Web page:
Rare Fossil of 25-Million-Year-Old Eagle That Hunted Koalas Found in South Australia

Wire Service
By Wire Service
September 27, 2021Animalshare
Rare Fossil of 25-Million-Year-Old Eagle That Hunted Koalas Found in South Australia
The newly discovered species, Archaehierax sylvestris, is one of the oldest eagle-like raptors in the world. (Courtesy of Jacob Blokland/Flinders University)

Scientists have confirmed the discovery of a nearly complete fossil of a 25-million-year-old eagle that once flew over South Australia and preyed on koalas—an incredibly rare find because of how well preserved it is, experts say.

The newly discovered species, Archaehierax sylvestris, is one of the oldest eagle-like raptors in the world, according to a study published Monday in the peer-reviewed journal, Historical Biology. Paleontologists from Adelaide’s Flinders University unearthed the fossil in March 2016 on a remote outback cattle station during a research trip at Lake Pinpa in South Australia.

NTD Photo
A closeup of the Archaehierax sylvestris fossil as it appeared in the field. (Courtesy of TH Worthy/Flinders University)

Archaehierax is the largest eagle known to have lived in Australia during the Oligocene period, which dates back about 33.9 million to 23 million years ago, the study said. It was smaller and more slender than the wedge-tailed eagle, Australia’s largest bird of prey, according to the Western Australian Museum.

With feet nearly 6 inches long, the eagle would have had the ability to grasp large prey. The scientists said it would have hunted an extinct species of koala, which was about the same size as those alive today, as well as possums and other animals in trees, the study said.

“The largest marsupial predators at the time were about the size of a small dog or large cat, so Archaehierax was certainly ruling the roost,” Ellen Mather, author of the study and Flinders University postdoctoral candidate, said in a statement.

The partial fossil skeleton is comprised of 63 bones, making Archaehierax sylvestris one of the best-preserved species found around Lake Pinpa. The completeness of the skeleton allowed researchers to determine where it fits on the eagle family tree, Mather said.

“It shows a range of features unlike any seen among modern hawks and eagles,” she said. “It seems to have been its own unique branch of the eagle family.”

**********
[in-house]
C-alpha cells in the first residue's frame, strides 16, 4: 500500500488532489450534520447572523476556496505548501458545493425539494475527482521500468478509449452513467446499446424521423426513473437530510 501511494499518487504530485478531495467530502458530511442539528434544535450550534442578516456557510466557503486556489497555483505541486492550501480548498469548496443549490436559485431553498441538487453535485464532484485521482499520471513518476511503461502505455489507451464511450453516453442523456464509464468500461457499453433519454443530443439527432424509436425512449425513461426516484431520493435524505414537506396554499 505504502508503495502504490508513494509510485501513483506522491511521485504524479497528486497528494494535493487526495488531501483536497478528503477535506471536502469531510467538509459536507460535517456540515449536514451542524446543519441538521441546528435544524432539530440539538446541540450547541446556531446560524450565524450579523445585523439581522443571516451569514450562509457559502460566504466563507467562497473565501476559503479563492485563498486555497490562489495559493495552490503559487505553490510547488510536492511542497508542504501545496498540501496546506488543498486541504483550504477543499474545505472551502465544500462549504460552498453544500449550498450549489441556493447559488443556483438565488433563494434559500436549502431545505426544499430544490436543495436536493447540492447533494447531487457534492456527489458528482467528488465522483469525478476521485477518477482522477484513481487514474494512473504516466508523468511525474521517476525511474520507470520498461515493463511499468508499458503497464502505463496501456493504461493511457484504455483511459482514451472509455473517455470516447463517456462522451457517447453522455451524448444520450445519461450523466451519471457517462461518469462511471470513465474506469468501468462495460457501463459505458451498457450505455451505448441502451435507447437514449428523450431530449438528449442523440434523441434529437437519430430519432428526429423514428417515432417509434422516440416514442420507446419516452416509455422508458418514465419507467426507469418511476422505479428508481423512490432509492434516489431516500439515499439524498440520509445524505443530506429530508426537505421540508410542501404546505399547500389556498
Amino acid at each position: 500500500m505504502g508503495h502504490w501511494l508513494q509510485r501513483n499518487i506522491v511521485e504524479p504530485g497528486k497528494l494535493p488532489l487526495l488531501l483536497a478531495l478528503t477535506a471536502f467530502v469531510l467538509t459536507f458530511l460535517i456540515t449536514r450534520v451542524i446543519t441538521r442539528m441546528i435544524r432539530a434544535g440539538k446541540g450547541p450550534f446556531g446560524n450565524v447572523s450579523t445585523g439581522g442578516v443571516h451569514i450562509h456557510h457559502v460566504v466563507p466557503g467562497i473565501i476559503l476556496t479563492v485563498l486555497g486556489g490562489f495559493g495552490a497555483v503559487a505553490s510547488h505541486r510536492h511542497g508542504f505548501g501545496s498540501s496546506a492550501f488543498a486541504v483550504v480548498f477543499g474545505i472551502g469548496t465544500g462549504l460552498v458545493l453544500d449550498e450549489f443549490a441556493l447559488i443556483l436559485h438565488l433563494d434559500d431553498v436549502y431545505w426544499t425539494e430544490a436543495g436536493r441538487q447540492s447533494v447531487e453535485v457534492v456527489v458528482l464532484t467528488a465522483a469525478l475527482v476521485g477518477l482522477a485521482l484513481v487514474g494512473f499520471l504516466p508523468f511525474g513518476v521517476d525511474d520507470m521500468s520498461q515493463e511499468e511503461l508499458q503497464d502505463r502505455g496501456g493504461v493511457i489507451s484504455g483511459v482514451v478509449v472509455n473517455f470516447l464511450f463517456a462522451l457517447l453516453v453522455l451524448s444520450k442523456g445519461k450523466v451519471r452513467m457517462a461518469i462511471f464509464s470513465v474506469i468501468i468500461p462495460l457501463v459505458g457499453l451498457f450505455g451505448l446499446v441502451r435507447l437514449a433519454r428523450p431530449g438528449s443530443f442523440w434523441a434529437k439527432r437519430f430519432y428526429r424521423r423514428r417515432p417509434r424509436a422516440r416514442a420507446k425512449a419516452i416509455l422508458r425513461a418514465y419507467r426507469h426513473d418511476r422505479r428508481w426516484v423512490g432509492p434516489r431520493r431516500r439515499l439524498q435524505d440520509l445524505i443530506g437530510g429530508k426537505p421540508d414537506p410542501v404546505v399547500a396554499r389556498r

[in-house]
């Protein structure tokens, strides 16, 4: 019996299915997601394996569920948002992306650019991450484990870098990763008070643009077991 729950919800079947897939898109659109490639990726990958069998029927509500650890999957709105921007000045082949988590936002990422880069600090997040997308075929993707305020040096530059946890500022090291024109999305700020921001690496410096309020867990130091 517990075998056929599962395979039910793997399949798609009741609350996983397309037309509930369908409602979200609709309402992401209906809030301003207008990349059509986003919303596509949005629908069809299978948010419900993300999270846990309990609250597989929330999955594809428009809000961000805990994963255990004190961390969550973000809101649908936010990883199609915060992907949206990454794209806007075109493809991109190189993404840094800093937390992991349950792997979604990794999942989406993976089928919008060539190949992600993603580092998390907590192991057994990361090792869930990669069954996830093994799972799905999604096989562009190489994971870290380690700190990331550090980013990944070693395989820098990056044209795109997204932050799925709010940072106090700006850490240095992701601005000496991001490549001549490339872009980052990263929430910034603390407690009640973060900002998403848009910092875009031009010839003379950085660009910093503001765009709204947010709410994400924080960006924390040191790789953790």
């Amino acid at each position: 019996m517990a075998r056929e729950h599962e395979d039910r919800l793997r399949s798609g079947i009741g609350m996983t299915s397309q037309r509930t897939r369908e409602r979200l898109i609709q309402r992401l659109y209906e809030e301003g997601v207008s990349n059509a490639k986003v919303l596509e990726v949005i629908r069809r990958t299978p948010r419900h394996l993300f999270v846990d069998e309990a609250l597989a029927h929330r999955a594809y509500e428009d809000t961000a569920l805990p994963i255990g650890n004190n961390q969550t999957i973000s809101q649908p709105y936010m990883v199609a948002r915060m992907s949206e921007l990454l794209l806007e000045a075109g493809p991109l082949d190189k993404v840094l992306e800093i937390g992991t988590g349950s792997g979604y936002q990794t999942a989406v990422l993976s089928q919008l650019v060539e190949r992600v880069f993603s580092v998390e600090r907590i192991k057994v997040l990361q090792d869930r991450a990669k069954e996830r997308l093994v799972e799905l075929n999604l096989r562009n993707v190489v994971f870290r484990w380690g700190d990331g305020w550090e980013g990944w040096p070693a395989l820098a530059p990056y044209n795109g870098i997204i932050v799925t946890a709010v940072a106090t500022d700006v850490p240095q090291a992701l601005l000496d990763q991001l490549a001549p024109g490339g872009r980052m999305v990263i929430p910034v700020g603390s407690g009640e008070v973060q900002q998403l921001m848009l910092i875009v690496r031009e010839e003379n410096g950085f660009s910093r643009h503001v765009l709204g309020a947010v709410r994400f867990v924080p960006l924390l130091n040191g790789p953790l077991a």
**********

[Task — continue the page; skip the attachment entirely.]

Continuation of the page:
The fossil bones reveal that the wings of the species were short for its size, which made them quite agile and allowed them to dodge trees while it hunted. Its legs were relatively long, which would have given it considerable reach.

Scientists did not say why or when the species went extinct.

The Australian environment during the Oligocene was vastly different to today. Lake Pinpa, where the fossil was found, was once a lush ecosystem covered in trees and forests, the study said. Today, it is barren, dry, and desolate.

Trevor Worthy, associate professor at Flinders University and co-author of the study, said in the statement that it is rare to find even one bone from a fossil eagle. This is likely due to a number of reasons, Mather added, including that bird bones can be quite fragile, which makes them easier to break.

“To have most of the skeleton is pretty exciting, especially considering how old it is,” Worthy said.

Researchers have made a number of fossil discoveries in Australia over the years, shedding light on the diversity of species that roamed the Earth eons ago.

Most recently, scientists discovered that there once was a species of flying “dragon” that soared over Australia 105 million years ago. The pterosaur was described by researchers as a “fearsome beast” who snacked on juvenile dinosaurs. In June, scientists confirmed that the 2007 discovery of a fossilized skeleton in the state of Queensland was Australia’s largest dinosaur. The dinosaur, nicknamed “Cooper,” stood at about two stories tall, and was as long as a basketball court.

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